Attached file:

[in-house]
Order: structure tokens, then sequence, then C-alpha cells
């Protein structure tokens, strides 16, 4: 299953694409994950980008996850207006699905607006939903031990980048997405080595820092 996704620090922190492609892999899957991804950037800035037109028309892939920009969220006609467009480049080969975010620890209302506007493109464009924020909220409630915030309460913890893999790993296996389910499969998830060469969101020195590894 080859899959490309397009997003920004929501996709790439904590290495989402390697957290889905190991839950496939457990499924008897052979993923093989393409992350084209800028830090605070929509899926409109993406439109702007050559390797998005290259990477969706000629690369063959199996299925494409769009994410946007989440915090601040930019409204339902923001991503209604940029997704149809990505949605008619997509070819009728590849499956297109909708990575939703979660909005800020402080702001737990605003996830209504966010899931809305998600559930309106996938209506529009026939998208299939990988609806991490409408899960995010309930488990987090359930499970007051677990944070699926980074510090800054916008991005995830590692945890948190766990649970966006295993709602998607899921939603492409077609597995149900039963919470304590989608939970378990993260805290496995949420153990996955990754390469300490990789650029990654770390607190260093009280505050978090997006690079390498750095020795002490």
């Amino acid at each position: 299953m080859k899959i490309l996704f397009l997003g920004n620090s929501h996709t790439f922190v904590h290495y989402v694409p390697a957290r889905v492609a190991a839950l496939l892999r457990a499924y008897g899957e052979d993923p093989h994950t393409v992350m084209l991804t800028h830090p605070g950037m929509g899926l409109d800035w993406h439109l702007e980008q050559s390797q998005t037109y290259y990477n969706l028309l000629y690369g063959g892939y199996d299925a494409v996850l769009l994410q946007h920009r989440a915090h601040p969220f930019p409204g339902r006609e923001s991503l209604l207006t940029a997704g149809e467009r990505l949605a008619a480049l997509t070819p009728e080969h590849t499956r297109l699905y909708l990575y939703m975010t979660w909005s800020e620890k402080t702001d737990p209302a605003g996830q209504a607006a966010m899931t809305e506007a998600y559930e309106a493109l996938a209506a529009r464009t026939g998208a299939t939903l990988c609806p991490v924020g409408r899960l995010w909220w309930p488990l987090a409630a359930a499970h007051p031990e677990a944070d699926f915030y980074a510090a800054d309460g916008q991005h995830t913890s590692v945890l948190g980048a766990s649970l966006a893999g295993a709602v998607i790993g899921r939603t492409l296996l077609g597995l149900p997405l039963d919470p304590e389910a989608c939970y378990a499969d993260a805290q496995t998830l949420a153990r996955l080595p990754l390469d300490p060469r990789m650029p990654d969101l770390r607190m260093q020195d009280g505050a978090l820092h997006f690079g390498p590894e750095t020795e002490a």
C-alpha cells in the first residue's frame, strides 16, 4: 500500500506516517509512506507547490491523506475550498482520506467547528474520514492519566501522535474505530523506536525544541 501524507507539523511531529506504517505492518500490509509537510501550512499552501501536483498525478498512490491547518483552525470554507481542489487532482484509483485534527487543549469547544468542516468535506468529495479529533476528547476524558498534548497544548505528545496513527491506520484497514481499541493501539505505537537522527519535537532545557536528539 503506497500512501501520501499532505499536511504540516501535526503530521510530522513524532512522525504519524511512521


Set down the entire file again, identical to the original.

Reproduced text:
[in-house]
Order: structure tokens, then sequence, then C-alpha cells
């Protein structure tokens, strides 16, 4: 299953694409994950980008996850207006699905607006939903031990980048997405080595820092 996704620090922190492609892999899957991804950037800035037109028309892939920009969220006609467009480049080969975010620890209302506007493109464009924020909220409630915030309460913890893999790993296996389910499969998830060469969101020195590894 080859899959490309397009997003920004929501996709790439904590290495989402390697957290889905190991839950496939457990499924008897052979993923093989393409992350084209800028830090605070929509899926409109993406439109702007050559390797998005290259990477969706000629690369063959199996299925494409769009994410946007989440915090601040930019409204339902923001991503209604940029997704149809990505949605008619997509070819009728590849499956297109909708990575939703979660909005800020402080702001737990605003996830209504966010899931809305998600559930309106996938209506529009026939998208299939990988609806991490409408899960995010309930488990987090359930499970007051677990944070699926980074510090800054916008991005995830590692945890948190766990649970966006295993709602998607899921939603492409077609597995149900039963919470304590989608939970378990993260805290496995949420153990996955990754390469300490990789650029990654770390607190260093009280505050978090997006690079390498750095020795002490």
């Amino acid at each position: 299953m080859k899959i490309l996704f397009l997003g920004n620090s929501h996709t790439f922190v904590h290495y989402v694409p390697a957290r889905v492609a190991a839950l496939l892999r457990a499924y008897g899957e052979d993923p093989h994950t393409v992350m084209l991804t800028h830090p605070g950037m929509g899926l409109d800035w993406h439109l702007e980008q050559s390797q998005t037109y290259y990477n969706l028309l000629y690369g063959g892939y199996d299925a494409v996850l769009l994410q946007h920009r989440a915090h601040p969220f930019p409204g339902r006609e923001s991503l209604l207006t940029a997704g149809e467009r990505l949605a008619a480049l997509t070819p009728e080969h590849t499956r297109l699905y909708l990575y939703m975010t979660w909005s800020e620890k402080t702001d737990p209302a605003g996830q209504a607006a966010m899931t809305e506007a998600y559930e309106a493109l996938a209506a529009r464009t026939g998208a299939t939903l990988c609806p991490v924020g409408r899960l995010w909220w309930p488990l987090a409630a359930a499970h007051p031990e677990a944070d699926f915030y980074a510090a800054d309460g916008q991005h995830t913890s590692v945890l948190g980048a766990s649970l966006a893999g295993a709602v998607i790993g899921r939603t492409l296996l077609g597995l149900p997405l039963d919470p304590e389910a989608c939970y378990a499969d993260a805290q496995t998830l949420a153990r996955l080595p990754l390469d300490p060469r990789m650029p990654d969101l770390r607190m260093q020195d009280g505050a978090l820092h997006f690079g390498p590894e750095t020795e002490a």
C-alpha cells in the first residue's frame, strides 16, 4: 500500500506516517509512506507547490491523506475550498482520506467547528474520514492519566501522535474505530523506536525544541 501524507507539523511531529506504517505492518500490509509537510501550512499552501501536483498525478498512490491547518483552525470554507481542489487532482484509483485534527487543549469547544468542516468535506468529495479529533476528547476524558498534548497544548505528545496513527491506520484497514481499541493501539505505537537522527519535537532545557536528539 503506497500512501501520501499532505499536511504540516501535526503530521510530522513524532512522525504519524511512521